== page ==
St Mary’s, Stratford St Mary
After a weekend of rehearsing a challenging cello duet programme, I managed to persuade my sister, Sheida, into a brief stop off on her way home, to play in a church with Steve and me. The plan was to meet at East Bergholt, but although I had made sure it was open and there were no services that afternoon, it hadn’t occurred to me to check for events. On arrival, I saw a banner outside the churchyard advertising a concert that day, but it didn’t say at what time. Then I found a message from Steve on my phone saying there was a rehearsal already underway for a concert at 4pm.
I was annoyed with myself for the oversight, but at least there was another church close by: Stratford St Mary. Reaching it involved a one-junction run on the A12; and there it was, only a few seconds from the turn-off. Its tower is a Suffolk border landmark, a welcome sight from the main road. But this proximity benefits only the A12, not the church. Still, the fields behind the churchyard and a farm shop and café next door made its location feel more pleasantly rural than it might otherwise have done.
St Peter’s, Monk Soham
On the first Saturday in March I was due in Covehithe church for an evening concert. For this trip I had a travelling companion – Maureen from Monks Eleigh – whom I had warned in advance that I was planning to visit another church on my way there. Covehithe was nearly as far away from my house as it was possible to get without leaving the county, and I wanted to take advantage of the journey. She wasn’t put off, so we set off together in the middle of the afternoon.
St Michael’s, Woolverstone
Outdoor temperature: 14˚C; indoor temperature 10˚C, humidity 78%
It was a glorious February afternoon when Steve and I headed to Woolverstone, the only remaining church for us to visit on the Shotley peninsula. I had forgotten it was in the grounds of Ipswich High School for Girls, and couldn’t quite believe what I saw: it was the estate of a country boarding school, not a day school, and certainly not one bearing the name of Ipswich. A greater contrast to Ipswich School, the other private secondary school in Ipswich itself, was hard to imagine.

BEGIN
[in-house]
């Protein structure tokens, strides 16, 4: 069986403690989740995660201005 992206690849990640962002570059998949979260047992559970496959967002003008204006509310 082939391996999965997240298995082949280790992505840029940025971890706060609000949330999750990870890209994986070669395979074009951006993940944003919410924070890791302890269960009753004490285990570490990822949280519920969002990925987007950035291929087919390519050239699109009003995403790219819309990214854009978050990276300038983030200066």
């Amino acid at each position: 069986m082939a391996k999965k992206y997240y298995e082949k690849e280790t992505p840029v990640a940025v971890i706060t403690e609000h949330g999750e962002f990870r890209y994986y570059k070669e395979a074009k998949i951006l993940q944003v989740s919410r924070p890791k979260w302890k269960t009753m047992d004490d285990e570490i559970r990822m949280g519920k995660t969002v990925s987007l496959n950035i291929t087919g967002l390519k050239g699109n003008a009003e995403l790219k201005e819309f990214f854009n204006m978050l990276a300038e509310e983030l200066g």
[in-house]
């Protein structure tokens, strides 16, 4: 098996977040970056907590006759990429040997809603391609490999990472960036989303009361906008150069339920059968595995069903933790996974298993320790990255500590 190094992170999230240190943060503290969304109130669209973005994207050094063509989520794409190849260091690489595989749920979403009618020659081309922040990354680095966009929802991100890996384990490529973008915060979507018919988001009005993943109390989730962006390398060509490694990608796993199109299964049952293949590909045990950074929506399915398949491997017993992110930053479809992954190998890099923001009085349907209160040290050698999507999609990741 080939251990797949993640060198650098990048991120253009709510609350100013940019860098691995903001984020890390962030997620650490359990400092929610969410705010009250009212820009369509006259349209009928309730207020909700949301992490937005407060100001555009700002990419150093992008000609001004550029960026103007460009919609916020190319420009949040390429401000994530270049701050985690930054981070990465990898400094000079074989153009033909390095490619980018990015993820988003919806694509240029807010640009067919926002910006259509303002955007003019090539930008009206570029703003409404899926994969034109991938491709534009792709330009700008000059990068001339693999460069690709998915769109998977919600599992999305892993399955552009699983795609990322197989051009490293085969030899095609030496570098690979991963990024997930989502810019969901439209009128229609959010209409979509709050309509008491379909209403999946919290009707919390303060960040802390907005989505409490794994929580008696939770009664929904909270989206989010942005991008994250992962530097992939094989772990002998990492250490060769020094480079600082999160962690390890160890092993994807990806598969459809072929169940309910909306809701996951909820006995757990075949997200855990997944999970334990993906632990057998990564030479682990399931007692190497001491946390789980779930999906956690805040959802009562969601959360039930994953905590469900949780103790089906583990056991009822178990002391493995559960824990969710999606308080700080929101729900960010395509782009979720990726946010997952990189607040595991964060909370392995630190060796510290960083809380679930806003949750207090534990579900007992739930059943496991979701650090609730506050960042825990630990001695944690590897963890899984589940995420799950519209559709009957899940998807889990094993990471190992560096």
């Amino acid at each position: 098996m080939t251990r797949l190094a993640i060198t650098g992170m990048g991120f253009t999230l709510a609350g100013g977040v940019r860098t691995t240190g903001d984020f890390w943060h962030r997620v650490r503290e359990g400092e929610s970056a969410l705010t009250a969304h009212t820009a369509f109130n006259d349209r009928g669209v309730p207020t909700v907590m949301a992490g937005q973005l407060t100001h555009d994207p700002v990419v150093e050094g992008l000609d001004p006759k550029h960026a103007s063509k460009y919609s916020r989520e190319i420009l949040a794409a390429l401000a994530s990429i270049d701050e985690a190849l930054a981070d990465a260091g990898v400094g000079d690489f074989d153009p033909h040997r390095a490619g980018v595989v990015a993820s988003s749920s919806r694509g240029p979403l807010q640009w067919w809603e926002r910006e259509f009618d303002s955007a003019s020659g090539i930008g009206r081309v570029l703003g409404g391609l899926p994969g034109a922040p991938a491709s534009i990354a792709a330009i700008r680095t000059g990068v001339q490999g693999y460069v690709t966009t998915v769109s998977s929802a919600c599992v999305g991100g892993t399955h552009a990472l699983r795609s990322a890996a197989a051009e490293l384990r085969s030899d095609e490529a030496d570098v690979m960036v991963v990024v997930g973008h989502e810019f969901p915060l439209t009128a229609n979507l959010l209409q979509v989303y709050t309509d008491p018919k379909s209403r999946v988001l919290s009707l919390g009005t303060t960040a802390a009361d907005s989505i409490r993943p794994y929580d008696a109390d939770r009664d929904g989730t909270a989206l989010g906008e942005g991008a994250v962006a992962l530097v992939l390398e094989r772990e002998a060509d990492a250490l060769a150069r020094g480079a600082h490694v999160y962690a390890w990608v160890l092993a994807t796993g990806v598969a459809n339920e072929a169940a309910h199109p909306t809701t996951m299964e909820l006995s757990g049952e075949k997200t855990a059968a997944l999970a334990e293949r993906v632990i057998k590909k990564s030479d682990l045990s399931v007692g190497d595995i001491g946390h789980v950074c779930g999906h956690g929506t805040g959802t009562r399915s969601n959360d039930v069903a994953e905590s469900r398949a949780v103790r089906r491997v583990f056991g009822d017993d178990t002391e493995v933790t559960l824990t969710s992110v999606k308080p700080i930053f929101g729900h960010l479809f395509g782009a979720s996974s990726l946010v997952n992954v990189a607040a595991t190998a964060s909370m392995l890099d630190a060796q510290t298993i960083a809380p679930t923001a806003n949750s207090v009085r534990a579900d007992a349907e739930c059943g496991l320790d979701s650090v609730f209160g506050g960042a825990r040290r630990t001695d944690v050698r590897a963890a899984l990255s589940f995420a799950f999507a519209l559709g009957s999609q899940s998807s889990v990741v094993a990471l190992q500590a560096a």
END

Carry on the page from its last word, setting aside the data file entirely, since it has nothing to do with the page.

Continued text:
Mandy’s funeral was fixed for the following week in Darsham church. It wasn’t many weeks since I was there playing in a cello concert she had organised. Darsham was just down the road from Westleton, where I was staying, and I thought it would make things easier if I paid the church a visit in advance, to check the acoustic and to have time alone in the space where I would be doing my utmost to play perfectly for her and her family.
The following morning was perfect and un-forecast. It was a day for walking in the marshes, and I set off for Blythburgh. Without any thought beforehand as to whether I would go inside the church – I had visited on a few previous occasions, the last accompanied by my cello – I found when I arrived that I had to. It is impossible to walk past such a building.
It was no less bright than on the May afternoon of my last visit. I sat down on the step of the font and absorbed my surroundings. This might be the only building I know that the same effect on me as a beautiful outdoor landscape. If any church could make me believe in God, I thought, this was it.
I accidentally left my walking boots at Nick’s house, so I went to fetch them the following morning and was easily persuaded to stay for a cup of coffee. I was driving back towards Westleton Heath for a walk afterwards when I saw a sign for Darsham Marshes on my right and changed my mind.
It wasn’t a large nature reserve, so my walk was short, but I was glad to discover it. As I was nearing the end of the loop I met a group of three women looking at something on the ground and talking excitedly. I stopped and asked them what they’d found.
It was otter poo, they told me. ‘It’s not often one meets people getting excited about poo,’ I said. The lady who had identified the droppings held up a piece and put it under my nose: I was slightly taken aback, unsure how I felt about sniffing poo, and certainly never having had any presented to me at uncomfortably close quarters by a stranger before.